Mountain-climbing program helps wounded vets overcome barriers
By JOHN VANDIVER | STARS AND STRIPES Published: November 24, 2012
STUTTGART, Germany -- The view from the summit is the payoff, one reason many mountain climbers endure weeks of agony on the grueling path to the tops of the world’s tallest peaks.
But for Iraq War vet Steve Baskis, the climb up the 20,100-foot Lobuche Peak in Nepal didn’t end with a soul-stirring view of the Himalayas. While his fellow military veteran climbers could gaze out at Mount Everest and the majestic valley below, Baskis was in darkness.
“It is a painful thing to be blind,” said Baskis, who lost his sight to a roadside bomb blast in 2008. “I miss a lot of things. I miss being able to see campfires, watching the snow fall, facial expressions. It’s something that I can adapt to and push past, but I hate being blind.”
But Baskis loves mountains and the challenge of climbing them has helped the 26-year-old put his life back together. Although he couldn’t see the view at the top, for him, reaching the summit was his payoff.
Soldiers to Summits, a program sponsored by the nonprofit No Barriers USA, has been key, said Baskis, who took part in the 2010 climb that spawned the new veteran outreach program. The initial expedition in the Himalayas by a group of 11 veterans, accompanied by 10 Mount Everest climbers, is the subject of a documentary film, “High Ground.” Released in U.S. theaters earlier this month, the film by Academy Award-winning producer Don Hahn covers the journey from start to finish and spotlights veterans searching for peace amid some of the world’s harshest terrain. A special screening was recently held at Patch Barracks in Stuttgart, home to U.S. European Command.
On the heels of the movie’s release, Soldiers to Summits, established by a group of climbers including adventurer Erik Weihenmayer — the only blind person to reach the summit of Mount Everest — is now poised for its next big climb with wounded warriors.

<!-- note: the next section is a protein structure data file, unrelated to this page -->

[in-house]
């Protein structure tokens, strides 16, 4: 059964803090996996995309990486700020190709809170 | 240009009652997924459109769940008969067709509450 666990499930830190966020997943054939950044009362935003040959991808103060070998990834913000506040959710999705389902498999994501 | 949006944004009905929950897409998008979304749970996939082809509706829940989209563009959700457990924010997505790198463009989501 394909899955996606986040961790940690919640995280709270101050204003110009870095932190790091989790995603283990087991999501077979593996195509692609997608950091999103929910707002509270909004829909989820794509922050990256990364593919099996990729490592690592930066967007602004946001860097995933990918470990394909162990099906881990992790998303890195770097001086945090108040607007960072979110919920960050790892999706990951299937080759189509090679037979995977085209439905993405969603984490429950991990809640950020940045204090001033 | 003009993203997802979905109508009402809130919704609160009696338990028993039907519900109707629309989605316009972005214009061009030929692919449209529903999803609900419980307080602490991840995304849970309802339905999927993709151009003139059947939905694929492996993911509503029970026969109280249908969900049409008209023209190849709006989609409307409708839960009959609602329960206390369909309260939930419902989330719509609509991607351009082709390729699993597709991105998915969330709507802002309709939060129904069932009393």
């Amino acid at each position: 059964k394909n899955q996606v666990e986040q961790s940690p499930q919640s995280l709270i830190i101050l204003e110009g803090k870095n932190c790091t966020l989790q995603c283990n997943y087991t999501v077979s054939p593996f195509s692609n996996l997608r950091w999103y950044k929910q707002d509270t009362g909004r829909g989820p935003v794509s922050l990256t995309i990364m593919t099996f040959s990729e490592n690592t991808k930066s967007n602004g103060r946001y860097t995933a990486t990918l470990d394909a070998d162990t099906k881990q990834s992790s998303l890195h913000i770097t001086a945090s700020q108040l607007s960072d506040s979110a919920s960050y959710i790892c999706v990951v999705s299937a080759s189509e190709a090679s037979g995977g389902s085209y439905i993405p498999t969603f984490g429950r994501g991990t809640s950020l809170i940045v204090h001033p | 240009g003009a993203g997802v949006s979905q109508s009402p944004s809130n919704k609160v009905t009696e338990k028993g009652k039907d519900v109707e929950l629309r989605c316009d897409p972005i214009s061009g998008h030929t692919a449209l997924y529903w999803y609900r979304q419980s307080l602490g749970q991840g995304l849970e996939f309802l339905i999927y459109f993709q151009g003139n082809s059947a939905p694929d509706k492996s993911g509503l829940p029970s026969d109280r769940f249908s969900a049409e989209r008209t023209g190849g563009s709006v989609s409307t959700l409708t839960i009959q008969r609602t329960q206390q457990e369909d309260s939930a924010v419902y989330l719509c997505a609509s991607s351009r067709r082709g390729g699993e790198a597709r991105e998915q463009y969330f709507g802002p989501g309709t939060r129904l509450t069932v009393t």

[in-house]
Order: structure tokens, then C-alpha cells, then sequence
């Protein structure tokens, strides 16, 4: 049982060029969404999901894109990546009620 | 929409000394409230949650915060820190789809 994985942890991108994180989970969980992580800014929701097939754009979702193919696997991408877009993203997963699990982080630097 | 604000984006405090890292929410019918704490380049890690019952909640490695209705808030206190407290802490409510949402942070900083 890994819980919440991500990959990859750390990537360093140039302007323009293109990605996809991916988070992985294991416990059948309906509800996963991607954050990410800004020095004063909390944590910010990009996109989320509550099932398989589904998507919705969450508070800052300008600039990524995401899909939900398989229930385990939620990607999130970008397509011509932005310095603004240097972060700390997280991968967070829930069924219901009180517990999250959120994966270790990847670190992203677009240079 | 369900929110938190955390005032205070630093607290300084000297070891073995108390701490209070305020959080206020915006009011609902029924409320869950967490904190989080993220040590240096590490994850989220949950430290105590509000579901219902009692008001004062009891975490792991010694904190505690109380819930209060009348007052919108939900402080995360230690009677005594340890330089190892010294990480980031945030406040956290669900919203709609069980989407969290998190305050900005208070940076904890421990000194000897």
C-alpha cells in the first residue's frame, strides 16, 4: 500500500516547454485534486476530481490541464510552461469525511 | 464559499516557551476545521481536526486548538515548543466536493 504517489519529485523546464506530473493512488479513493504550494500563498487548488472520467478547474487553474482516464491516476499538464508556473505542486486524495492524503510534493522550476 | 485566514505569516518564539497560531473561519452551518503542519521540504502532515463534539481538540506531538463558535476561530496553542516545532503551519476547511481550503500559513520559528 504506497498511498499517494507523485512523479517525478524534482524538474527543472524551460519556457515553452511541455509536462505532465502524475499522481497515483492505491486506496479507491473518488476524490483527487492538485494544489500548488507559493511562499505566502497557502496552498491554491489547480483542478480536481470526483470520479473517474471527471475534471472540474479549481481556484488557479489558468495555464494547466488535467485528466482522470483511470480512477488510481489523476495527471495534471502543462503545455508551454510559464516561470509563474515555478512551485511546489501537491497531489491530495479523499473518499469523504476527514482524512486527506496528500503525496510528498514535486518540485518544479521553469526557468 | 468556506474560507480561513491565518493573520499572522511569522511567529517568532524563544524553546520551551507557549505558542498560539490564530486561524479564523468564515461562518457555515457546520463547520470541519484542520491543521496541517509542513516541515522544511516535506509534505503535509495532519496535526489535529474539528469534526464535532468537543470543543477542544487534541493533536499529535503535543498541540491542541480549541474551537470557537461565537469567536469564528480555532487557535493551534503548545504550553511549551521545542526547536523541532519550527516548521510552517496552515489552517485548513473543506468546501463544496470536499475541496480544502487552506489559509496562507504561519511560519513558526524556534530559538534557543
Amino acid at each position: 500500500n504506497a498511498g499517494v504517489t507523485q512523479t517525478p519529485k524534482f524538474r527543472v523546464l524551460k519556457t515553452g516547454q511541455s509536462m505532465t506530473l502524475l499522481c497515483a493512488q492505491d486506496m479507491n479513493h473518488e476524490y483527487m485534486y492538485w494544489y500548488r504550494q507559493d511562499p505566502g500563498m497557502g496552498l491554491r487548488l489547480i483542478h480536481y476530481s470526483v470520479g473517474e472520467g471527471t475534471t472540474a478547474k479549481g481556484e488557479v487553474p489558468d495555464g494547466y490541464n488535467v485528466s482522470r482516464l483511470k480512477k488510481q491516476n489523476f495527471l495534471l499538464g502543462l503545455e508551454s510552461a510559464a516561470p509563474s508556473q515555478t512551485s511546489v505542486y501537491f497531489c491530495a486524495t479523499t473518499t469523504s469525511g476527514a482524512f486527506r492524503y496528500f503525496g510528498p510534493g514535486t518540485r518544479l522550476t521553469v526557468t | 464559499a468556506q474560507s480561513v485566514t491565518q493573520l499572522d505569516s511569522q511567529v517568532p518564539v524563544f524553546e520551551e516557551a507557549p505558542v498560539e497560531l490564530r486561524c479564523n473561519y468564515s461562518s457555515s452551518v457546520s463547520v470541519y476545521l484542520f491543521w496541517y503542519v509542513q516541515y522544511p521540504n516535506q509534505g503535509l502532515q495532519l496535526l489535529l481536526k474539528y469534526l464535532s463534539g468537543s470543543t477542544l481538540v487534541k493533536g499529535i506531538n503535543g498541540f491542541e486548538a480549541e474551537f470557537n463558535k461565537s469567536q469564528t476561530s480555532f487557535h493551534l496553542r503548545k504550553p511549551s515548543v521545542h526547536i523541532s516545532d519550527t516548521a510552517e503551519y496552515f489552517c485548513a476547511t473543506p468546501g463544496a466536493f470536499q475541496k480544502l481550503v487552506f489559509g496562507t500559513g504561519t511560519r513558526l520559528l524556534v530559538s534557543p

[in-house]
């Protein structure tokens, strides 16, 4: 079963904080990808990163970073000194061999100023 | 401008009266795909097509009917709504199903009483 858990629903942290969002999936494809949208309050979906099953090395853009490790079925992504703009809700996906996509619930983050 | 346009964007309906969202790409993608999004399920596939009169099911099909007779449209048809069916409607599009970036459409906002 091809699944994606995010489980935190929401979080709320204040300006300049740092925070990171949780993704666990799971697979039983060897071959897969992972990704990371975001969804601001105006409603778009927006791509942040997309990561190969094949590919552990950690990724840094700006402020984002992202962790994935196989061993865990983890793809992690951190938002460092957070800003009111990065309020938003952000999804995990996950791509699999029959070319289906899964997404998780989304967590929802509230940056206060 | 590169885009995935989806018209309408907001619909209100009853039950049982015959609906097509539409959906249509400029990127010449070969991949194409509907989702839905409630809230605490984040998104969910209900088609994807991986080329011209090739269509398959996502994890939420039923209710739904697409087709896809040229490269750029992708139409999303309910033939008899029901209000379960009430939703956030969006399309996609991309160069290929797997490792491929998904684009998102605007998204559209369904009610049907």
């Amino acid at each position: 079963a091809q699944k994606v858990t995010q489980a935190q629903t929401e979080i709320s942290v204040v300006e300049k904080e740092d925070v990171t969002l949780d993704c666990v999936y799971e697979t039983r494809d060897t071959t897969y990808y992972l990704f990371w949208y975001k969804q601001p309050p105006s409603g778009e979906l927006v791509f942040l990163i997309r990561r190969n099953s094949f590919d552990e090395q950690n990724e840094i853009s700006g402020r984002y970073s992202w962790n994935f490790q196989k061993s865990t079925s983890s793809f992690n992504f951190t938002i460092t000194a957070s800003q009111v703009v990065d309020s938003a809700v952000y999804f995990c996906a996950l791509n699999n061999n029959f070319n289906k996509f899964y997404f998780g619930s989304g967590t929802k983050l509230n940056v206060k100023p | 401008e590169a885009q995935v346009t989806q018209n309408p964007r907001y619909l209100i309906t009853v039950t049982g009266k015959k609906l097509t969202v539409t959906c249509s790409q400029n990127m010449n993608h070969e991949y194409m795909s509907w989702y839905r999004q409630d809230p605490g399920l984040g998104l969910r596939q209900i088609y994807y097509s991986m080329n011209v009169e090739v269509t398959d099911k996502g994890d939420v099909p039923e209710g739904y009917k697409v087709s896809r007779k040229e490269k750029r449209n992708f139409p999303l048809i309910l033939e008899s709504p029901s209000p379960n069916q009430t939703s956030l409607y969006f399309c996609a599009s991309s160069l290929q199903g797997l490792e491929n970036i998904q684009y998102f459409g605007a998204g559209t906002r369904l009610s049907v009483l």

In December, a group of vets will be traveling to Ecuador to climb the 19,300-foot Cotopaxi, an active volcano. Next year, Soldiers to Summits will lead Allied South Pole Challenge 2013, a five-week mission by sled. Four other mountain climbs in South America are also planned for next year.
“We aren’t only providing a free trip or experience,” said Charley Mace, Soldiers to Summits program director. “We’re not creating climbers. We’re hoping to provide more of a tool kit for people to overcome their barriers. We challenge the people who come through our program, and we’re using the mountains as the ultimate metaphor. It’s better than baseball and whatever else you can think of.”
Mace, who accompanied Weihenmayer on his 2001 Everest climb, said the group’s 2010 climb with veterans was originally intended to be a one-time event.
“It was super emotional for all the participants, from the trekkers, to the climbers to the guides,” he said. “It was cathartic and one of those seminal moments. That was too good to let pass, so we tried to institutionalize it.”
After that, Soldiers to Summits was formally launched. The group will soon be accepting applications for its series of wounded warrior climbs next year. No climbing experience is required for the missions, but applicants must have a base fitness level to be accepted for a trip and commit to a training program that prepares members for the climb.